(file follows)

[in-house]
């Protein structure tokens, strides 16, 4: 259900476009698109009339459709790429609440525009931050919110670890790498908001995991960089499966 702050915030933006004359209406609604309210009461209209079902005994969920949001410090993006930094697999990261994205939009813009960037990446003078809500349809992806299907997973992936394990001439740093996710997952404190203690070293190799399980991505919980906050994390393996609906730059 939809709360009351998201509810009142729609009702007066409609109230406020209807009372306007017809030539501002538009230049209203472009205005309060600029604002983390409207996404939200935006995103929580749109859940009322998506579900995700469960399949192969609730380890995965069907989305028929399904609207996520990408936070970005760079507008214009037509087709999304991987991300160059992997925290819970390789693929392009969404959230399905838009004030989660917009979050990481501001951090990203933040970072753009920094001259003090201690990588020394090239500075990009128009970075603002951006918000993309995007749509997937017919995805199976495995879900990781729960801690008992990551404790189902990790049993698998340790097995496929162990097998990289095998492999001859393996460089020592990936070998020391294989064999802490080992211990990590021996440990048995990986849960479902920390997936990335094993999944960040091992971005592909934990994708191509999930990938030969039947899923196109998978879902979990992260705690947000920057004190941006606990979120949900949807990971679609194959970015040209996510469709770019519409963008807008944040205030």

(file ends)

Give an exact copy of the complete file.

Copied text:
[in-house]
């Protein structure tokens, strides 16, 4: 259900476009698109009339459709790429609440525009931050919110670890790498908001995991960089499966 702050915030933006004359209406609604309210009461209209079902005994969920949001410090993006930094697999990261994205939009813009960037990446003078809500349809992806299907997973992936394990001439740093996710997952404190203690070293190799399980991505919980906050994390393996609906730059 939809709360009351998201509810009142729609009702007066409609109230406020209807009372306007017809030539501002538009230049209203472009205005309060600029604002983390409207996404939200935006995103929580749109859940009322998506579900995700469960399949192969609730380890995965069907989305028929399904609207996520990408936070970005760079507008214009037509087709999304991987991300160059992997925290819970390789693929392009969404959230399905838009004030989660917009979050990481501001951090990203933040970072753009920094001259003090201690990588020394090239500075990009128009970075603002951006918000993309995007749509997937017919995805199976495995879900990781729960801690008992990551404790189902990790049993698998340790097995496929162990097998990289095998492999001859393996460089020592990936070998020391294989064999802490080992211990990590021996440990048995990986849960479902920390997936990335094993999944960040091992971005592909934990994708191509999930990938030969039947899923196109998978879902979990992260705690947000920057004190941006606990979120949900949807990971679609194959970015040209996510469709770019519409963008807008944040205030």